Brian Wise covers the classical music business for WQXR, including aspects of performance, technology, philanthropy and institutional trends. He produces the Café Concerts series and the podcast/show Conducting Business. He manages the station's homepage and makes sure what you hear on air is what you see online. Follow him on Twitter at @Briancwise.
Atlanta Symphony Comes to NYC With Britten's Profound War Requiem
Sunday, April 27, 2014 - 12:00 AM
The most successful polemical art succeeds first as art. Benjamin Britten demonstrated that with his War Requiem.
Robert Spano will make the case on Wednesday, April 30 at Carnegie Hall when he conducts the Atlanta Symphony Orchestra and Chorus at 8 pm. WQXR and NPR Music will broadcast the concert, which also features soprano Evelina Dobračeva, tenor Anthony Dean Griffey, baritone Stephen Powell and the Brooklyn Youth Chorus.
Britten composed his War Requiem for the 1962 rededication of the cathedral in Coventry, England, destroyed in a 1940 air raid. The selection of Britten to write and conduct the work was both ironic and appropriate. As a pacifist, he had endured intense criticism during the war for registering as a conscientious objector. His Requiem's great innovation lies in the blending of the traditional Latin Mass for the Dead and nine poems by Wilfred Owen about World War I.
Owen was an English soldier who died in 1918, one week before the armistice that ended the war. He had taken a medical leave because of the stress of the war. While convalescing, he had begun writing poems that didn't concern heroes or deeds but rather drew on the horrors he'd experienced as a soldier.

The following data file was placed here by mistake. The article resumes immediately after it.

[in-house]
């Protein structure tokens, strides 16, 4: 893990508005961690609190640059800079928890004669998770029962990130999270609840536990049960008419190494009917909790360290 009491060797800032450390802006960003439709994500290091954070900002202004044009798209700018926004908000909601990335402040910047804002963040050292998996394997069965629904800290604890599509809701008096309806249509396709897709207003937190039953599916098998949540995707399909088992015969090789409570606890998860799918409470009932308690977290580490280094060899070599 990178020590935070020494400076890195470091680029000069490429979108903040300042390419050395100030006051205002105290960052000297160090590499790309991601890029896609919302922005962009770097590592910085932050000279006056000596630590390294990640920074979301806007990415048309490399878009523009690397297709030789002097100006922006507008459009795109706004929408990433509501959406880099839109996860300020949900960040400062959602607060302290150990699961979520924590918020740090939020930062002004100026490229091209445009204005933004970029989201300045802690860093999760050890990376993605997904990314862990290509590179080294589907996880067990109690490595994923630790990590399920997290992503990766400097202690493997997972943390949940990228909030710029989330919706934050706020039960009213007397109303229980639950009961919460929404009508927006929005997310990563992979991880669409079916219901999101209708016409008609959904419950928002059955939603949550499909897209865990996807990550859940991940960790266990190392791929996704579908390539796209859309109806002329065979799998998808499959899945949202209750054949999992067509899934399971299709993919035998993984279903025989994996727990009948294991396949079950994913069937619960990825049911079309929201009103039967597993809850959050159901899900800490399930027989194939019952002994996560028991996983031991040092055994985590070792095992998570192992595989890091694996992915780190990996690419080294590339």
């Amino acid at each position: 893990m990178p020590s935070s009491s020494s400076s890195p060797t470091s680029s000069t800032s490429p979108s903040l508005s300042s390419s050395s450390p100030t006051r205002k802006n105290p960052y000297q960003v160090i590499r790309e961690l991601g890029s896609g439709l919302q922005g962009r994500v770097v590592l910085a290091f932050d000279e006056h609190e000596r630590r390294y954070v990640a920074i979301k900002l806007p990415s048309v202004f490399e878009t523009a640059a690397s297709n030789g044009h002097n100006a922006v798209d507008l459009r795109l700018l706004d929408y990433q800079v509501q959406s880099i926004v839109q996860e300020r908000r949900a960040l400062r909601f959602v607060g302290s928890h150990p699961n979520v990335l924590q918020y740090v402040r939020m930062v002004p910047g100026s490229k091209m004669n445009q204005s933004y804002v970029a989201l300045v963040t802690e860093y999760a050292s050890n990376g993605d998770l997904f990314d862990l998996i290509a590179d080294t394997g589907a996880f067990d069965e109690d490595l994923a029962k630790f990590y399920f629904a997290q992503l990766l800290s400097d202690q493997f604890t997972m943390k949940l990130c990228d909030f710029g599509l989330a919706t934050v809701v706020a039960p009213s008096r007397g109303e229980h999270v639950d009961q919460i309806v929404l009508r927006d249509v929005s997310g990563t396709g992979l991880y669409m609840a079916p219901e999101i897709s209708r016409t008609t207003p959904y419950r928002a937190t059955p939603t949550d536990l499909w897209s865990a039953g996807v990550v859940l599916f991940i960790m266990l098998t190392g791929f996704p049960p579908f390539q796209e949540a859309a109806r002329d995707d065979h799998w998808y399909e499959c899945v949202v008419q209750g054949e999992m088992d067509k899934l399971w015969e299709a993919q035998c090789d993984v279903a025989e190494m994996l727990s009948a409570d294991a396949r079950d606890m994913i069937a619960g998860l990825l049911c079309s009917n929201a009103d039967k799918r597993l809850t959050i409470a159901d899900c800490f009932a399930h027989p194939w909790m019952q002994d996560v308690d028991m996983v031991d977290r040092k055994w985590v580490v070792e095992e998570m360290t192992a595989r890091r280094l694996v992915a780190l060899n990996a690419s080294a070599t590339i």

"Britten was aggressively pacifistic and taking the text of the Latin Mass for the Dead and refracting it through this poetry speaks eloquently to the ravages and horrors of war," Spano (right) told WQXR's Jeff Spurgeon. Over 85 minutes, bold gestures of collective mourning are seamlessly mixed with intimate, song-like passages.
The Atlanta Symphony's Carnegie Hall show happens to fall on the birthday of Robert Shaw, who was the orchestra's hugely influential music director from 1967 to 1988. Under Shaw's direction, the orchestra and chorus became the gold standard for symphonic choral works by Berlioz, Brahms, Verdi and Britten, winning a clutch of Grammy Awards in the process. "Sometimes we refer to ourselves as Requiems 'R' Us," Spano jokes.
Directed by Norman Mackenzie, the ASO Chorus remains an all-volunteer organization, whose members are said to come from across Atlanta's spectrum of jobs and backgrounds. "Mr. Shaw was adamant that it was important to have an amateur aspect to the institution because of the word itself, which means 'the lover of something,'" Spano said. "So rather than meaning not good enough to be professional, [it means] so good as to be in love with one's work."
Robert Spano photo: Andrew Eccles